Another interesting point to take note of was Iran’s suggestion to include China in a forthcoming international conference on Syria’s reconstruction, the proposal of which was completely ignored by the Russian side which instead focused on the importance of securing Arab and European support instead. It might just be an innocent omission on Moscow’s part, but it could also possibly signal that the Eurasian Great Power wants to ensure that the People’s Republic doesn’t reap the economic dividends that Russian military power was responsible for creating. Russia might believe that it could “indirectly manage/supervise” Arab and European investments in Syria but might not be able to do so when it comes to Chinese ones, potentially losing control of the reconstruction process. From the Iranian perspective, China is a much more reliable investment partner for the Islamic Republic than Russia is, and Tehran might believe that including Beijing into this framework could lead to the eventual dilution of some of the more “politically unsavory” aspects of Moscow’s policies in Syria.

Quid Pro Quo

This interpretation of the implied messages that Iran seems to be sending through its joint publication with Russia isn’t just the author’s wild speculation like some critics might instinctively claim, but is actually a pretty accurate reflection of the intentions that the Russian side explicitly laid out in the text. Not only did it practically dismiss Iran’s concerns about their country’s relations with “Israel” apart from passively touching upon them in the jointly written introduction, but they also expressed frustration with Damascus over its “inflexibility” in their section on Russia’s viewpoints towards the conflict, thus hinting at a degree of unease over the Syrian leader’s uncompromising position on certain issues. Moreover, a Russian expert unambiguously wrote that “Russia has already made significant investments in Syria, and it needs to reap the economic benefits in the form of different contracts, access to resources, exploration of shale oil and gas off the Syrian coast”, thus making it clear that Moscow feels that it deserves to retain a privileged economic position in the Arab Republic.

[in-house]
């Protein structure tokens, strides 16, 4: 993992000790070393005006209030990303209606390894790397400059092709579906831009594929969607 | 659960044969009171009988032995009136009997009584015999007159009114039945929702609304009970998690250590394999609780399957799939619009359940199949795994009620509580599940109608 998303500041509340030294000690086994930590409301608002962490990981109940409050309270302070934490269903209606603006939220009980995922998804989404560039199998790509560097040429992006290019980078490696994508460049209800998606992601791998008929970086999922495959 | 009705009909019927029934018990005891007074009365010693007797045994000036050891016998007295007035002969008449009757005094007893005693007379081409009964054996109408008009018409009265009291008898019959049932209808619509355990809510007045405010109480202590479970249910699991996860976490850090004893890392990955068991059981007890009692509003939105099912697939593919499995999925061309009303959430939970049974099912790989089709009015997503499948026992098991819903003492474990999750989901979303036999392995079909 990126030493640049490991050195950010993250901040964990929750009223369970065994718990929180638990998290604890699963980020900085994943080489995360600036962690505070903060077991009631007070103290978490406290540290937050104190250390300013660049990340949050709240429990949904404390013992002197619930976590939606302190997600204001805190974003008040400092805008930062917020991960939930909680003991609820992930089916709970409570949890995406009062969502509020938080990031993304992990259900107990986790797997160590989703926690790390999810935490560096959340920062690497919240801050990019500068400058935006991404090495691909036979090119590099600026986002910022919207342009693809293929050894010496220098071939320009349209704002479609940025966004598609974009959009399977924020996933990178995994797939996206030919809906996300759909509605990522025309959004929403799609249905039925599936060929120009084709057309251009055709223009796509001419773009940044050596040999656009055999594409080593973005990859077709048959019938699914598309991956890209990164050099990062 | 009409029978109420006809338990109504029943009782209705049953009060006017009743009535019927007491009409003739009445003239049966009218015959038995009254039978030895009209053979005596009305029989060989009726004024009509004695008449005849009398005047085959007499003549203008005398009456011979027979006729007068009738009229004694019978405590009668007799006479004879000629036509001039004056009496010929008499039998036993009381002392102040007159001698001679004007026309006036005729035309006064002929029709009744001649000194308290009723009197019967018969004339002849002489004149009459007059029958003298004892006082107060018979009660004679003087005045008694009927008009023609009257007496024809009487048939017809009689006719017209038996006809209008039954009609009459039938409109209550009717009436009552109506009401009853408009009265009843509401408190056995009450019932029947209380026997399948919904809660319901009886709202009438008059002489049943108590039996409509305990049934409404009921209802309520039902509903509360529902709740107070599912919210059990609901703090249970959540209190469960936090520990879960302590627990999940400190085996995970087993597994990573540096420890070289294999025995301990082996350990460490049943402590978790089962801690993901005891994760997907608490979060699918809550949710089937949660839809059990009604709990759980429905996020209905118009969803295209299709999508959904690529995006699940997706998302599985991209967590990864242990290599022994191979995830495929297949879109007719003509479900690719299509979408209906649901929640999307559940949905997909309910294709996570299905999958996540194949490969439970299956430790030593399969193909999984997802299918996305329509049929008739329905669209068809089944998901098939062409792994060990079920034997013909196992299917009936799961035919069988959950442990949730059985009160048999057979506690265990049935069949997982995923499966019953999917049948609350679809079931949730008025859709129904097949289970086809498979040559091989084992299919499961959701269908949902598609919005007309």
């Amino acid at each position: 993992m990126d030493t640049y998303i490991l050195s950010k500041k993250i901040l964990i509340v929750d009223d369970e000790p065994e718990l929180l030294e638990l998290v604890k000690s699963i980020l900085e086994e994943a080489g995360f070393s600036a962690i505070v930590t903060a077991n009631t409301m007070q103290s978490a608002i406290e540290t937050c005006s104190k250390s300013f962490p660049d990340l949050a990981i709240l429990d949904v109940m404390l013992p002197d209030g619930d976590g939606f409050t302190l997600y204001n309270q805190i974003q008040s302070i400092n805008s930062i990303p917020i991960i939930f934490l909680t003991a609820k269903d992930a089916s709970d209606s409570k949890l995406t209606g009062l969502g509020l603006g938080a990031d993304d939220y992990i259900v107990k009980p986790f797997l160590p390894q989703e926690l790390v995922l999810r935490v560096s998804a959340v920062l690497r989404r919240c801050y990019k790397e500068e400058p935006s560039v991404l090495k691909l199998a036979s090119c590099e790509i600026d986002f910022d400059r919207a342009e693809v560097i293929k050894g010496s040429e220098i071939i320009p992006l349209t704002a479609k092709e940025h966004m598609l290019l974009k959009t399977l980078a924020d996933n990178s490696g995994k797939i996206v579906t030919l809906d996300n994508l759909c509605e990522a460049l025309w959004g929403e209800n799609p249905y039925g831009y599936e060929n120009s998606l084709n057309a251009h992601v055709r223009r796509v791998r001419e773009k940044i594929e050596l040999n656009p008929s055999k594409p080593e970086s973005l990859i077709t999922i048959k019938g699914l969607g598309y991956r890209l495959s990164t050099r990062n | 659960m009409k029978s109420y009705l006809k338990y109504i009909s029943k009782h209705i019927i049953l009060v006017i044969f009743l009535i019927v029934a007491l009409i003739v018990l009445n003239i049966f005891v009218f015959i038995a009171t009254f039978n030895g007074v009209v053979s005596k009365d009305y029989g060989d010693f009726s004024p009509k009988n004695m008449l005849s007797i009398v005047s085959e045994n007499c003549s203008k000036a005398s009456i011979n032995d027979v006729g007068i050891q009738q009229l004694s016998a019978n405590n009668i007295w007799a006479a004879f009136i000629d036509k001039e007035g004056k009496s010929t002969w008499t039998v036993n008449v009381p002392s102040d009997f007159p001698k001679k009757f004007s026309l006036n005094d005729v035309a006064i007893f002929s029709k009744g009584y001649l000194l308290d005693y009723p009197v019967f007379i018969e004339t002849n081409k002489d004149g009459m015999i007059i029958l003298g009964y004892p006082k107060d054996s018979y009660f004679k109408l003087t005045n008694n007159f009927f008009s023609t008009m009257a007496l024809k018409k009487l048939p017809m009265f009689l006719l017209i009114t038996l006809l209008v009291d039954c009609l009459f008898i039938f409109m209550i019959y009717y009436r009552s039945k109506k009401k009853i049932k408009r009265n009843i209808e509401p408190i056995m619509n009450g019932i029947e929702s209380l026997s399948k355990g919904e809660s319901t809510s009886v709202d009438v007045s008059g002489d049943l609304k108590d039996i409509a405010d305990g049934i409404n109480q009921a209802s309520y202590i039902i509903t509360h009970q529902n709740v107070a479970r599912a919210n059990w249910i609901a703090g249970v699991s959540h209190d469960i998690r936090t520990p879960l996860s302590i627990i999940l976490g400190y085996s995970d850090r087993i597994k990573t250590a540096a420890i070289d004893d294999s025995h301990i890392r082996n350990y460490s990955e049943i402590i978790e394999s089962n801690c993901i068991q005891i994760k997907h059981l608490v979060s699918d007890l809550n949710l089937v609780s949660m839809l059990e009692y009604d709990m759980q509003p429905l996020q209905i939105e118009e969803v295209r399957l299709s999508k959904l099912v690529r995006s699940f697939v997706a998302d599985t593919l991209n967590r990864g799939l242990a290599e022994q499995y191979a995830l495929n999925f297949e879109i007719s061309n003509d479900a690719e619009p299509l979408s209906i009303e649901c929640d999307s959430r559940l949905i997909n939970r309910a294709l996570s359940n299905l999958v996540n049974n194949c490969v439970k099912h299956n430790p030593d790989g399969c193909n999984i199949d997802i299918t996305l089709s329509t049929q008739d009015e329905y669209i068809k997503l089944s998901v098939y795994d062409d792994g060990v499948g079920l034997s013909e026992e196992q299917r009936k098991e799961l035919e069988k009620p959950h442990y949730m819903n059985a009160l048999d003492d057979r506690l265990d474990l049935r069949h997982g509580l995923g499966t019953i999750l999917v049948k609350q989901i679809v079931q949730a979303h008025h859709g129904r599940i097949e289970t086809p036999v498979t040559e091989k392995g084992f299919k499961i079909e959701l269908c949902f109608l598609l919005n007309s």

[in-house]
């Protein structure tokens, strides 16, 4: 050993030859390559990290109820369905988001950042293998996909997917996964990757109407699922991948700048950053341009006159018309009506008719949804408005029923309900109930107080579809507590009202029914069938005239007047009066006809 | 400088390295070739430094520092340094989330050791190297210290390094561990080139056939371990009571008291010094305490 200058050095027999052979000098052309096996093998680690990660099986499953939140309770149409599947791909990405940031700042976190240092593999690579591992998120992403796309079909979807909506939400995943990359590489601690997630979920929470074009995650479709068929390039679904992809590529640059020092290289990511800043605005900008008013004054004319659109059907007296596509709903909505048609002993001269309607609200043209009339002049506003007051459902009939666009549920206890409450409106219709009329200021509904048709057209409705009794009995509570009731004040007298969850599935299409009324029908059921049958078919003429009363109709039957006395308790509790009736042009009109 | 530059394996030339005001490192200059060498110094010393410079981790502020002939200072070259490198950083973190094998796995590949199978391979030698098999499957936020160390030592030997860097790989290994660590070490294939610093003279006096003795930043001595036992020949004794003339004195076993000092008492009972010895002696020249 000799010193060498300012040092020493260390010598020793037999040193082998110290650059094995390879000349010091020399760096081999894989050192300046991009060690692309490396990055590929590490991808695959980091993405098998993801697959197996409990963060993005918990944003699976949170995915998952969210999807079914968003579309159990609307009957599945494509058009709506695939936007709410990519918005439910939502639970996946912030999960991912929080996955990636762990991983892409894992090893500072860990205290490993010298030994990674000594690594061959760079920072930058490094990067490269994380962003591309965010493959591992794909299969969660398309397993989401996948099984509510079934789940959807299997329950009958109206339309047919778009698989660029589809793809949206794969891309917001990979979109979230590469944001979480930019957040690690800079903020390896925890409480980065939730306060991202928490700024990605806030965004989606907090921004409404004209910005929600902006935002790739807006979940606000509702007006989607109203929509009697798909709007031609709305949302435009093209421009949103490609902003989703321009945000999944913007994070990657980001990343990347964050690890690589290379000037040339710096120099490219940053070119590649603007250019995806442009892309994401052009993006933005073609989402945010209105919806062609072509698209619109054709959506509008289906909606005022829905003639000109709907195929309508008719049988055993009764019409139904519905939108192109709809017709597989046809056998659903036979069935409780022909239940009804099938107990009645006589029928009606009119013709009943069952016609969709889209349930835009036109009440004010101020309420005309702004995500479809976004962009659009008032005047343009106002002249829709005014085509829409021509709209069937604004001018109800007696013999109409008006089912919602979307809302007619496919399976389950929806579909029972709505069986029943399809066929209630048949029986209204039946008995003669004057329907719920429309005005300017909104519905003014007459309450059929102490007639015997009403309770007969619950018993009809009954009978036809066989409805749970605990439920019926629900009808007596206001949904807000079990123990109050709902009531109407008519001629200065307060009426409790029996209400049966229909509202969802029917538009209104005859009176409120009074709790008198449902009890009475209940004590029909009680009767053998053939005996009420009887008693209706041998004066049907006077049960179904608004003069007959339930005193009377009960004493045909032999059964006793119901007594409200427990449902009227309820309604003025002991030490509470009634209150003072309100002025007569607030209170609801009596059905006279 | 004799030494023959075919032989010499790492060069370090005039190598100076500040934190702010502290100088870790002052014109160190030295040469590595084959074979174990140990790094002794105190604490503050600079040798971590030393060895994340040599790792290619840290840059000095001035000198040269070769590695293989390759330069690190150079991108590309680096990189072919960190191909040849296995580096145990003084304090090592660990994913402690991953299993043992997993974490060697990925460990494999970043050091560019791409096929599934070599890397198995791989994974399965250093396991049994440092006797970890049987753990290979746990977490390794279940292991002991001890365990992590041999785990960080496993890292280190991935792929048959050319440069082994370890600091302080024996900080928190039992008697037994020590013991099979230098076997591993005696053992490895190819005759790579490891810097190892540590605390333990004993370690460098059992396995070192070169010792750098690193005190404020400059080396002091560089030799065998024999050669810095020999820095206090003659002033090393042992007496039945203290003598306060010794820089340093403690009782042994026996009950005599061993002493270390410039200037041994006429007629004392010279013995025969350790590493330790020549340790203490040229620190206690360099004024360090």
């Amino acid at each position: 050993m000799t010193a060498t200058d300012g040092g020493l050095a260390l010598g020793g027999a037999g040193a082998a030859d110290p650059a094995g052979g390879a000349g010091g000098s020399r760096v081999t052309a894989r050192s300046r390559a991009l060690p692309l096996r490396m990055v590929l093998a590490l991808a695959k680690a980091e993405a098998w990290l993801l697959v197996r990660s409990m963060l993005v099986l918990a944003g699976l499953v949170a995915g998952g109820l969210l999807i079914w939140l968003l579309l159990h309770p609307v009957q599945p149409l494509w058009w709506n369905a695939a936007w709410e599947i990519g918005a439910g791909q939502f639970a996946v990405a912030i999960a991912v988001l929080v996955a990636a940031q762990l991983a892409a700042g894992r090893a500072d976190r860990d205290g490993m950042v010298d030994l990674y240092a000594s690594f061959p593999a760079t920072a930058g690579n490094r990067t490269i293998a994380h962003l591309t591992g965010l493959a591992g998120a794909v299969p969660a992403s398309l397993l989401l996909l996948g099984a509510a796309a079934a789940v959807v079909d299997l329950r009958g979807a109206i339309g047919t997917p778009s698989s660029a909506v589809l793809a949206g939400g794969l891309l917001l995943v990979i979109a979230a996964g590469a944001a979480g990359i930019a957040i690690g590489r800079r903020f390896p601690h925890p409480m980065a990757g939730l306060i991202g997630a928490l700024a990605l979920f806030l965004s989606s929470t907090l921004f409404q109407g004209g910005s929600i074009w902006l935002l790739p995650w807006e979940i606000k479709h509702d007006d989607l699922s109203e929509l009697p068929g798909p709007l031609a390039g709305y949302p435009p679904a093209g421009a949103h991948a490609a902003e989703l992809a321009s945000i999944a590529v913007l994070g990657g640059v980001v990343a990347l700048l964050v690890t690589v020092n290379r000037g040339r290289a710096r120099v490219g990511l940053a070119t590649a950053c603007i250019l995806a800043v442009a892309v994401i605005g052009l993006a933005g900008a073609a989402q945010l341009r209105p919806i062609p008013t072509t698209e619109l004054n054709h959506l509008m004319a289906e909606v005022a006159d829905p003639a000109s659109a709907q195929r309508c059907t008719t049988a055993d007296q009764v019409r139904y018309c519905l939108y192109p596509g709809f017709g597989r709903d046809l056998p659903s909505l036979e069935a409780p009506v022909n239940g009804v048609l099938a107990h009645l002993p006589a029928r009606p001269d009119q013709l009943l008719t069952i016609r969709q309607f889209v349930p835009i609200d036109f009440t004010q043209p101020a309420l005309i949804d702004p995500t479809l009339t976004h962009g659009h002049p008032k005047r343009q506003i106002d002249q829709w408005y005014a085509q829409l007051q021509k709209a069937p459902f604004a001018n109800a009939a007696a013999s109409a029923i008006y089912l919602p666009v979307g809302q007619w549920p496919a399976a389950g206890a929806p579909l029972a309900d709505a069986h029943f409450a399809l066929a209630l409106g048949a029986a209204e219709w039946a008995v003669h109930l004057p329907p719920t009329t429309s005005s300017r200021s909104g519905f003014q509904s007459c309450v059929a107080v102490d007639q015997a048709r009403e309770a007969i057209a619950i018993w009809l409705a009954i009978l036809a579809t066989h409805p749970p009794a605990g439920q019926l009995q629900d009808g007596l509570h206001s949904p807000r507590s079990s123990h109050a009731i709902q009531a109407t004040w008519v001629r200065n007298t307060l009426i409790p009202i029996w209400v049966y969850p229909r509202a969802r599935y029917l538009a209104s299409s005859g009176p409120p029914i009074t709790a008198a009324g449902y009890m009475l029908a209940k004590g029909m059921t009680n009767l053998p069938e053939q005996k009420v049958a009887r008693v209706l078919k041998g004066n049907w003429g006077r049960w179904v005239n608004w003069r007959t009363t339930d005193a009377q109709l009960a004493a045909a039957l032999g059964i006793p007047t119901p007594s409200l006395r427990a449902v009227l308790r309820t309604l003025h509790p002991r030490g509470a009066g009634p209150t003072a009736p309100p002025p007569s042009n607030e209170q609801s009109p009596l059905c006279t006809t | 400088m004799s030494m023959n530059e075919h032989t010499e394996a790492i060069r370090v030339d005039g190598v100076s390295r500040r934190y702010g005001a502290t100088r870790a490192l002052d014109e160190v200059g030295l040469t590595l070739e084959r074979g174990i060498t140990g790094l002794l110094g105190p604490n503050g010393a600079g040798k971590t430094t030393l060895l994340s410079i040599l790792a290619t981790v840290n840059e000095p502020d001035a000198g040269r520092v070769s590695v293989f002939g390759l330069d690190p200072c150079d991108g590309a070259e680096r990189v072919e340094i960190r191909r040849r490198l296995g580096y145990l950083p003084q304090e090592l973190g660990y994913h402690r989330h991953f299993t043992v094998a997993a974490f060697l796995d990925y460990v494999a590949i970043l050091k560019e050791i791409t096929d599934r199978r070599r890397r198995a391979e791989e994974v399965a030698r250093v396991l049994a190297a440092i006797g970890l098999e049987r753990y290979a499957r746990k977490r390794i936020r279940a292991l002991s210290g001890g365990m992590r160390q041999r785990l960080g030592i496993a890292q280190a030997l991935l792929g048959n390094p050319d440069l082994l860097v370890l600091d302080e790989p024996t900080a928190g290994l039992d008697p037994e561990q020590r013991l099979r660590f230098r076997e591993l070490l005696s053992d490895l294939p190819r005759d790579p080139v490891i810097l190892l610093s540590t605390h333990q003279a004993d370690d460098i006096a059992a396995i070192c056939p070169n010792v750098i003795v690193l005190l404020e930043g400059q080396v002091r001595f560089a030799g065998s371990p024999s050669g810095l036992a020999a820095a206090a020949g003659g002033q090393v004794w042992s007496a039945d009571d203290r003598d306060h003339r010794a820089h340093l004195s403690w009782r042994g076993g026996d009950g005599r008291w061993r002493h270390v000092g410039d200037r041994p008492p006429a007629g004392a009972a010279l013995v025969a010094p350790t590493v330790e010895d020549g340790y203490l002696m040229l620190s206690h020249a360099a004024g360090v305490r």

The Ball’s In Damascus’ Court

These differences — for as important as they are — don’t seem to be insurmountable though and could be more effectively managed by Syria playing a larger role in balancing between its two top allies. President Assad doesn’t have to politically compromise for anyone, be it Russia or whoever else, no matter how difficult the circumstances have become. Damascus, however, also isn’t in a position to force Moscow to militarily take its side against Tel Aviv, but it can continue to expand its military ties with Tehran through the planned purchase of anti-air and other defense systems in order to boost its deterrence capabilities independently of Russia. Syria, which desperately needs as much reconstruction aid as possible, also probably won’t turn down any Gulf offers so long as there aren’t any political strings attached such as weakening its relations with Iran. What it can do, however, is directly reach out to China to include it in Iran’s proposed international conference on this topic in order to reassure the Islamic Republic that Damascus is listening to its concerns.

Concluding Thoughts

However one personally feels about the several key challenges to Russian-Iranian relations in Syria, the very fact that they’re being so frankly discussed at the highest levels of both countries’ academic communities shows that the prior taboo on publicly talking about them has finally been broken. Whether it’s Iranian experts’ speculation about Russia’s true stance towards President Assad’s political future and the imperfect nature of Moscow’s “balancing” act between their country and “Israel”, or Russia’s efforts “to ensure the actions of Damascus and Tehran are well-coordinated and do not sabotage Moscow’s initiatives” behind its back like one of its experts fears might be happening, everyone in the Alt-Media Community should now feel comfortable talking about these issues in the open. Ignoring these problems won’t make them go away; to the contrary, that previously implied policy of “political correctness” arguably made them much worse. Now that they’re being tackled head-on by Russian and Iranian experts, it’s time for everyone else to address them as well.


By Andrew Korybko
Source: One World